A C-17 Globemaster and two C-5M Super Galaxy airlifters visited Poznan International Airport together for the first time recently.
Last weekend saw Henryk Wieniawski Poznan International Airport (also known as Poznan Ławica), near Poznan, in west-central Poland, host three U.S. Air Force airlifters.
Built in 1913, Poznan Ławica is one of the oldest airports in Poland, serving both civilian and military flights.
Błażej Patryn, the spokesman for Ławica told us that the last weekend of May has been busy, with airliners’ traffic increasing after a long period of stagnation and the presence of a single C-17 Globemaster III and two C-5M Super Galaxy cargo aircraft at their first simultaneous visit to Poznan.
Interestingly, Patryn said that not only are the US military visits to Ławica an attraction for the aviation geeks but also pose a major challenge for the airport services, logistics-wise:
Preparing the landing of such aircraft requires the airport services, such as the Airport Fire and Rescue Service, Airport Security Guards, the handling company, and the Operational Duty Officers to cooperate with the military, with all of the available security measures implemented. This also includes the limited publicity regarding these operations, as these flights are conducted by the military. The airport in Poznan is, obviously, an airport that handles passenger flights, but it also acts as an important element of the Poland’s defense infrastructure. Ławice provides proper operational and logistics-related facilities for aircraft of this size, and numerous airframes as such have been hosted by us, in the recent years.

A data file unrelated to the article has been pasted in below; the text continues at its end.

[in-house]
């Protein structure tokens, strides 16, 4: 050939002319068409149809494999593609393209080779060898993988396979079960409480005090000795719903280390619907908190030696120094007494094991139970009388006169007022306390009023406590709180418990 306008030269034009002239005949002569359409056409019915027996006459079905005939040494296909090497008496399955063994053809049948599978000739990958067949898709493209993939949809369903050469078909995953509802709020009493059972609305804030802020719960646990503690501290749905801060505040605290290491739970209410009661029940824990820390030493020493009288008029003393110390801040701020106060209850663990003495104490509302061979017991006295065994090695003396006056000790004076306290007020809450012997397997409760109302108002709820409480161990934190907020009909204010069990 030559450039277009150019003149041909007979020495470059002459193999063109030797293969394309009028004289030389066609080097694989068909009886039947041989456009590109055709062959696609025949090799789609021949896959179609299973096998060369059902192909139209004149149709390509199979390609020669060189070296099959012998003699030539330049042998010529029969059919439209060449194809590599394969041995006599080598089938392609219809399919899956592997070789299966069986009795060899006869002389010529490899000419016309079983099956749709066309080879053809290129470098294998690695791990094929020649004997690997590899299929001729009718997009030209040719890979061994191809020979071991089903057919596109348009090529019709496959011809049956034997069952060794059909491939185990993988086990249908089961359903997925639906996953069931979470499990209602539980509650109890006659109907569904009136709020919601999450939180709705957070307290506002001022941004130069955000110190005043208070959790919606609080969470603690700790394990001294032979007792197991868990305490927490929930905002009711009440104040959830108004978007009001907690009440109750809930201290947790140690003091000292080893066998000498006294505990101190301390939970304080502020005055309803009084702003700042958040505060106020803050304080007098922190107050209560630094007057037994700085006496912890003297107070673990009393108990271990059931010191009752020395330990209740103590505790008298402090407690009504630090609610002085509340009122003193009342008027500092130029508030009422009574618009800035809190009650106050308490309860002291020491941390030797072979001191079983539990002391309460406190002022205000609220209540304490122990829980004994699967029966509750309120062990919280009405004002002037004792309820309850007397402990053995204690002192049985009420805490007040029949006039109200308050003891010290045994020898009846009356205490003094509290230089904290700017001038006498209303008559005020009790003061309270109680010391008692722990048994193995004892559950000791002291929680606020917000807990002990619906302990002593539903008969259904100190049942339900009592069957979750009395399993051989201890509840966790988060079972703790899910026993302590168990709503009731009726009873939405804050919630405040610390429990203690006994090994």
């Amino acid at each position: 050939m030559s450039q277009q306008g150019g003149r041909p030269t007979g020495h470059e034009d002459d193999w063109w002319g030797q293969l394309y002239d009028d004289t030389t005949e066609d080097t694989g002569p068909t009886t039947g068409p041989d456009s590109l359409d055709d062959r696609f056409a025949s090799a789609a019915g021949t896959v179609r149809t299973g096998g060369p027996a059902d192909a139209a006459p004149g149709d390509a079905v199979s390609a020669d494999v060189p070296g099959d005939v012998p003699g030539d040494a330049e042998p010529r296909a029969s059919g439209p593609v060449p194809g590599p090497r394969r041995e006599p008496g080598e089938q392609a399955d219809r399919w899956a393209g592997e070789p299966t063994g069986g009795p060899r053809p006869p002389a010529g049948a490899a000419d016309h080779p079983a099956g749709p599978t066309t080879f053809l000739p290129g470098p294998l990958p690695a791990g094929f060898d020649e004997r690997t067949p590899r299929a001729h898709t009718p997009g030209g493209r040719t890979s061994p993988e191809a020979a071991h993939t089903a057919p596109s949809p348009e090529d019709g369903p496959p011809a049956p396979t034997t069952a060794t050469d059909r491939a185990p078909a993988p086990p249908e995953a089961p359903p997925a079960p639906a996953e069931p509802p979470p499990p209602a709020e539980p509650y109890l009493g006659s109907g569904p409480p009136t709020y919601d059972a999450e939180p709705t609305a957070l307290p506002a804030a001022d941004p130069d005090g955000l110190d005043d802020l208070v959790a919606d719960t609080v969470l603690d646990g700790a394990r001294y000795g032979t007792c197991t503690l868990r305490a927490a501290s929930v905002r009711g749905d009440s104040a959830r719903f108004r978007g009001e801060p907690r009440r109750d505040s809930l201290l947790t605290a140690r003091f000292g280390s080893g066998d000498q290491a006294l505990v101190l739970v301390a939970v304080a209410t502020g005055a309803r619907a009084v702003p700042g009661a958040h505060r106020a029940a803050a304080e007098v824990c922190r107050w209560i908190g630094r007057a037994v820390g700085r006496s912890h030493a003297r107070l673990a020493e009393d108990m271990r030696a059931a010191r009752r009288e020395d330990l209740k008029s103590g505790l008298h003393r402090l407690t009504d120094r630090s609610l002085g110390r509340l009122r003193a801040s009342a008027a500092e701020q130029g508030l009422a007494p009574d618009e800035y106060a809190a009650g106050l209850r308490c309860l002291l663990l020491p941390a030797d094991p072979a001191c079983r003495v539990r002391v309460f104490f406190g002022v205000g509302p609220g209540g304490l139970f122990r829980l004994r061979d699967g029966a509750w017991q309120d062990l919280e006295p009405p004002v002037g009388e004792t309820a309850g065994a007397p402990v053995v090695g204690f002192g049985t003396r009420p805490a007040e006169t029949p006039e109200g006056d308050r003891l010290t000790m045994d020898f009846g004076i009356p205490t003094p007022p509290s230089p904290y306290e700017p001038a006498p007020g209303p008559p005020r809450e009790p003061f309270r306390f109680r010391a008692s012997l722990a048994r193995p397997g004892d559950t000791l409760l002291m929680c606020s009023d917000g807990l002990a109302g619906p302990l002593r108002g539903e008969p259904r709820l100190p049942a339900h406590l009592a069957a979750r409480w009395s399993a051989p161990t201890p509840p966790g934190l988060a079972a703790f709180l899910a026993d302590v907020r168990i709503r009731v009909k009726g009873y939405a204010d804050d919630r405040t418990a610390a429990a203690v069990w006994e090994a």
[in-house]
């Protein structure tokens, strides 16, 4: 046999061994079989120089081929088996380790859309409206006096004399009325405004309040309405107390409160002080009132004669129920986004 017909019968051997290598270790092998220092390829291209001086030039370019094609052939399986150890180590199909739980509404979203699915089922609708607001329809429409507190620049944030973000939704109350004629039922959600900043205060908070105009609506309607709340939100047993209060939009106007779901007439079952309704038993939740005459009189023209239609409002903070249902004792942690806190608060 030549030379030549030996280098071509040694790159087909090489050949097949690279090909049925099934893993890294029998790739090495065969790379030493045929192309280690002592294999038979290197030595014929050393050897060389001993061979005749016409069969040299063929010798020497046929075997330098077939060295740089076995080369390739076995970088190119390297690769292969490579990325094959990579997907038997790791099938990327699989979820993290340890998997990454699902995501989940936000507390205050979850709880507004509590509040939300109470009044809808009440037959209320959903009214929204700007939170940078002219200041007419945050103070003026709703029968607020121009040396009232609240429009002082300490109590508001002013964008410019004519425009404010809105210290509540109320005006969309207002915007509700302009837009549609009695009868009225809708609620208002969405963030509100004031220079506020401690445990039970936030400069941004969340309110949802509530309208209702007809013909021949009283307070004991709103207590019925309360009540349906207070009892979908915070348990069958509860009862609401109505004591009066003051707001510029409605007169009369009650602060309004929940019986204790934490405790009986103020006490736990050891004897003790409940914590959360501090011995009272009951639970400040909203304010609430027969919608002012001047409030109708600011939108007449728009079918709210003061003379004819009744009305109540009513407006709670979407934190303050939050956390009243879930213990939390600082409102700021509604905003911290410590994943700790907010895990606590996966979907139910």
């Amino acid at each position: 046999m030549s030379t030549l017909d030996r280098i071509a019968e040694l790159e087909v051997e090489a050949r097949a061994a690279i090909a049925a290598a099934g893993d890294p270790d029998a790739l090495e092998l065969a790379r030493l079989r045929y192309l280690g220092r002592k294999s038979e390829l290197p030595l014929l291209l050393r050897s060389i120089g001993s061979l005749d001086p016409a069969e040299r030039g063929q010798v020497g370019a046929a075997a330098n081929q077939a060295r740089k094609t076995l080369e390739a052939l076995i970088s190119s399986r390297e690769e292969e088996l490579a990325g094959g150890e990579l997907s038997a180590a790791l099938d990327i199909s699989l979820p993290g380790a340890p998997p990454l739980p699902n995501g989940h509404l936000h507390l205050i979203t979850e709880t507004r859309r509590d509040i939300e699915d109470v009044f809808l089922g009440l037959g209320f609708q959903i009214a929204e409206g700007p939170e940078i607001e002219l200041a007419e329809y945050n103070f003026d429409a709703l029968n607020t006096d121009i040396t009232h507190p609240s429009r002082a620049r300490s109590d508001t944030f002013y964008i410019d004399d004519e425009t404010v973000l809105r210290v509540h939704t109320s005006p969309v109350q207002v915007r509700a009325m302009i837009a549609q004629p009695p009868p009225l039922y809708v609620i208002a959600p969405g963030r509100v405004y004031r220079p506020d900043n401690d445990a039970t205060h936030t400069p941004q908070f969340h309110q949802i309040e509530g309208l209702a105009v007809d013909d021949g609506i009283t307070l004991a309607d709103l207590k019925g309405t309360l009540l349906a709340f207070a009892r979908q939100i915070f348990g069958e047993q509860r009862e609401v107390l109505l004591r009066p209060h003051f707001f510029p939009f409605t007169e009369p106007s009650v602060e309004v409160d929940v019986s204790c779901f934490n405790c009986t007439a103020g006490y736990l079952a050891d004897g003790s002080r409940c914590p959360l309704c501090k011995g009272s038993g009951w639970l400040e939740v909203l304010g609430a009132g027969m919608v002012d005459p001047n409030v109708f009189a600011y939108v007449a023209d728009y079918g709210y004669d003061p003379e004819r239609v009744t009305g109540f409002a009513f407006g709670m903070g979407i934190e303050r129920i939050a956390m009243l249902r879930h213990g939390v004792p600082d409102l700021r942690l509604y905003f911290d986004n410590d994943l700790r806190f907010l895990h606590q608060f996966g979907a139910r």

Robust strategic airlift capabilities and the ability to service cargo and charter aircraft transporting troops, equipment and supplies are vital to ensure that NATO countries are able to deploy their forces and equipment rapidly to wherever they are needed.
Indeed, U.S. military aircraft have been using Ławica as a kind of cargo hub in the recent period, reinforcing the NATO eastern flank. The number of visits has had spikes during periods associated with military exercises, like this year’s Defender Europe-21 and, most probably, the airlifters’ visit last weekend was related to this operation.
Notably, Ławica can handle three airlifters at once – two C-5Ms belonging to the ICAO Code F category, along with a C-17. This speaks to the strategic capacity that the Poznan airport offers and that could be usable in the event of a potential crisis. Let us recall the fact that the C-5M is a Code F aircraft. ICAO classification within that regard states that Code F airframes have wingspans of at least 65 meters. Furthermore, the outer main gear wheel span is 14 but less than 16 meters. There are two more Code F airframes in existence – An-225 and An-124. Ławica did host these in the past as well.